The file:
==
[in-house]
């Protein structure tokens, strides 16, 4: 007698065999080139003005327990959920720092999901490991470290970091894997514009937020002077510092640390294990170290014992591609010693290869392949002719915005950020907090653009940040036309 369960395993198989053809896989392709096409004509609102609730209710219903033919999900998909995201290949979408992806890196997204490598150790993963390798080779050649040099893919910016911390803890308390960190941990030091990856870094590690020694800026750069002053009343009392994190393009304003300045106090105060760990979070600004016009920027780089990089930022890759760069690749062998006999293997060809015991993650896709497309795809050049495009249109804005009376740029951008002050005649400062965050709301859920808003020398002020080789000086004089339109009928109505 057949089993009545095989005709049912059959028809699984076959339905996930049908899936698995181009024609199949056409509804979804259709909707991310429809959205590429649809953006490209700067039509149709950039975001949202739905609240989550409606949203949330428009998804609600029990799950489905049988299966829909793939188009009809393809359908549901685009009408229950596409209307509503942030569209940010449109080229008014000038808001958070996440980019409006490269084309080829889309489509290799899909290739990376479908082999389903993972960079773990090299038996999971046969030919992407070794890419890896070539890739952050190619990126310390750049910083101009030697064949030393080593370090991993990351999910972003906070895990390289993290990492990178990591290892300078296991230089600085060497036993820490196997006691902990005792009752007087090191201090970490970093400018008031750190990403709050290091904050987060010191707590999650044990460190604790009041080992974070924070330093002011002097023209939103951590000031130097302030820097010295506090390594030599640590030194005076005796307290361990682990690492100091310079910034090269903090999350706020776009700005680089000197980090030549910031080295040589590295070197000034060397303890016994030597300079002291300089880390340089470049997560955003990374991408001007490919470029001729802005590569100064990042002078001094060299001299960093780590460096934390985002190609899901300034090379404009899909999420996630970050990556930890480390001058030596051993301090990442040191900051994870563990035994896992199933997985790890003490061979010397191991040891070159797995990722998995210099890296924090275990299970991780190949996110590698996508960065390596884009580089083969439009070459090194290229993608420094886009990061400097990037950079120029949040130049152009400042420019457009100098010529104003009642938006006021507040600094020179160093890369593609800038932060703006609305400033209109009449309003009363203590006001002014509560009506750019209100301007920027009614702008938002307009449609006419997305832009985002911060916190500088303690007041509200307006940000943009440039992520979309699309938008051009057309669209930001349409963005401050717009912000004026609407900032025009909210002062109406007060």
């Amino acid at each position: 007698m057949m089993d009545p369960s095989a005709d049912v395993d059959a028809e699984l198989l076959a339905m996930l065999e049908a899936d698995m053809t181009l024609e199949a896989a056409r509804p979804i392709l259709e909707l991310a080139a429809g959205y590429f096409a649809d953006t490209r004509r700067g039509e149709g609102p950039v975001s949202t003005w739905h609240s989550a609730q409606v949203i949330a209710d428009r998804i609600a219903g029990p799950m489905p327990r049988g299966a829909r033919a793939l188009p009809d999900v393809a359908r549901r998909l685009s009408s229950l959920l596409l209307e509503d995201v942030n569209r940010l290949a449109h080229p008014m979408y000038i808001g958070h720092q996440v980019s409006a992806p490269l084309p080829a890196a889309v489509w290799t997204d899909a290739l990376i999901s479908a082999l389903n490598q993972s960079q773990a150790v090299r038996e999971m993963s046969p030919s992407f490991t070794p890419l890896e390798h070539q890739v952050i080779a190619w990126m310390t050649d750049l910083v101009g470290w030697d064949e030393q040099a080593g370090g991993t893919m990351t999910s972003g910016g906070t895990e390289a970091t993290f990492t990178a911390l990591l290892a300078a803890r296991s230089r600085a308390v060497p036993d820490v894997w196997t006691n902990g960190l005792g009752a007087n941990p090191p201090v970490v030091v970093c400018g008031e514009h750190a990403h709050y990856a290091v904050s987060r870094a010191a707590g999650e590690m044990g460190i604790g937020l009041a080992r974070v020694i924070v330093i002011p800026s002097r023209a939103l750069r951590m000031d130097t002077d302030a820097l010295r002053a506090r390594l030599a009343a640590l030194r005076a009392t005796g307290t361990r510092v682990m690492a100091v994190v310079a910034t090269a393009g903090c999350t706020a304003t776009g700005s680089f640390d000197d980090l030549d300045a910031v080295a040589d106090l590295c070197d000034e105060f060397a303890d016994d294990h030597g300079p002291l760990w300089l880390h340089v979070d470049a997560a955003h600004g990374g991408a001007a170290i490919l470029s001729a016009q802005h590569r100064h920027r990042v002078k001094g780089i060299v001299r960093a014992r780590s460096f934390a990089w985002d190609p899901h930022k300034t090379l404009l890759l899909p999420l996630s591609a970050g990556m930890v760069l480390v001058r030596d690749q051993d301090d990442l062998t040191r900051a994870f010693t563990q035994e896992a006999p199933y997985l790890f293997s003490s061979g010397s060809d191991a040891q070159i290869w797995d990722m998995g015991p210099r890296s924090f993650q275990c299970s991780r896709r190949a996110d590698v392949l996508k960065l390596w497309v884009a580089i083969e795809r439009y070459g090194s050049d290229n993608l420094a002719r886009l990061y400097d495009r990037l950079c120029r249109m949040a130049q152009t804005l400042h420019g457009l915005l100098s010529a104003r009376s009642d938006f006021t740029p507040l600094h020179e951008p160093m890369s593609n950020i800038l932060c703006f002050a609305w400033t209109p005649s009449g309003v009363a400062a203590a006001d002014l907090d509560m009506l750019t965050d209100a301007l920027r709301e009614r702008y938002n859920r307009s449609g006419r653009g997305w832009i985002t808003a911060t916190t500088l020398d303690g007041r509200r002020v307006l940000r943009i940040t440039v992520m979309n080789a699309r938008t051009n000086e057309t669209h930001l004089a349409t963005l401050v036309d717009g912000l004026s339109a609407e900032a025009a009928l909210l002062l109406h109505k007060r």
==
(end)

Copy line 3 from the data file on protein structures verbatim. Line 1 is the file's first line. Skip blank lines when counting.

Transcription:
């Amino acid at each position: 007698m057949m089993d009545p369960s095989a005709d049912v395993d059959a028809e699984l198989l076959a339905m996930l065999e049908a899936d698995m053809t181009l024609e199949a896989a056409r509804p979804i392709l259709e909707l991310a080139a429809g959205y590429f096409a649809d953006t490209r004509r700067g039509e149709g609102p950039v975001s949202t003005w739905h609240s989550a609730q409606v949203i949330a209710d428009r998804i609600a219903g029990p799950m489905p327990r049988g299966a829909r033919a793939l188009p009809d999900v393809a359908r549901r998909l685009s009408s229950l959920l596409l209307e509503d995201v942030n569209r940010l290949a449109h080229p008014m979408y000038i808001g958070h720092q996440v980019s409006a992806p490269l084309p080829a890196a889309v489509w290799t997204d899909a290739l990376i999901s479908a082999l389903n490598q993972s960079q773990a150790v090299r038996e999971m993963s046969p030919s992407f490991t070794p890419l890896e390798h070539q890739v952050i080779a190619w990126m310390t050649d750049l910083v101009g470290w030697d064949e030393q040099a080593g370090g991993t893919m990351t999910s972003g910016g906070t895990e390289a970091t993290f990492t990178a911390l990591l290892a300078a803890r296991s230089r600085a308390v060497p036993d820490v894997w196997t006691n902990g960190l005792g009752a007087n941990p090191p201090v970490v030091v970093c400018g008031e514009h750190a990403h709050y990856a290091v904050s987060r870094a010191a707590g999650e590690m044990g460190i604790g937020l009041a080992r974070v020694i924070v330093i002011p800026s002097r023209a939103l750069r951590m000031d130097t002077d302030a820097l010295r002053a506090r390594l030599a009343a640590l030194r005076a009392t005796g307290t361990r510092v682990m690492a100091v994190v310079a910034t090269a393009g903090c999350t706020a304003t776009g700005s680089f640390d000197d980090l030549d300045a910031v080295a040589d106090l590295c070197d000034e105060f060397a303890d016994d294990h030597g300079p002291l760990w300089l880390h340089v979070d470049a997560a955003h600004g990374g991408a001007a170290i490919l470029s001729a016009q802005h590569r100064h920027r990042v002078k001094g780089i060299v001299r960093a014992r780590s460096f934390a990089w985002d190609p899901h930022k300034t090379l404009l890759l899909p999420l996630s591609a970050g990556m930890v760069l480390v001058r030596d690749q051993d301090d990442l062998t040191r900051a994870f010693t563990q035994e896992a006999p199933y997985l790890f293997s003490s061979g010397s060809d191991a040891q070159i290869w797995d990722m998995g015991p210099r890296s924090f993650q275990c299970s991780r896709r190949a996110d590698v392949l996508k960065l390596w497309v884009a580089i083969e795809r439009y070459g090194s050049d290229n993608l420094a002719r886009l990061y400097d495009r990037l950079c120029r249109m949040a130049q152009t804005l400042h420019g457009l915005l100098s010529a104003r009376s009642d938006f006021t740029p507040l600094h020179e951008p160093m890369s593609n950020i800038l932060c703006f002050a609305w400033t209109p005649s009449g309003v009363a400062a203590a006001d002014l907090d509560m009506l750019t965050d209100a301007l920027r709301e009614r702008y938002n859920r307009s449609g006419r653009g997305w832009i985002t808003a911060t916190t500088l020398d303690g007041r509200r002020v307006l940000r943009i940040t440039v992520m979309n080789a699309r938008t051009n000086e057309t669209h930001l004089a349409t963005l401050v036309d717009g912000l004026s339109a609407e900032a025009a009928l909210l002062l109406h109505k007060r």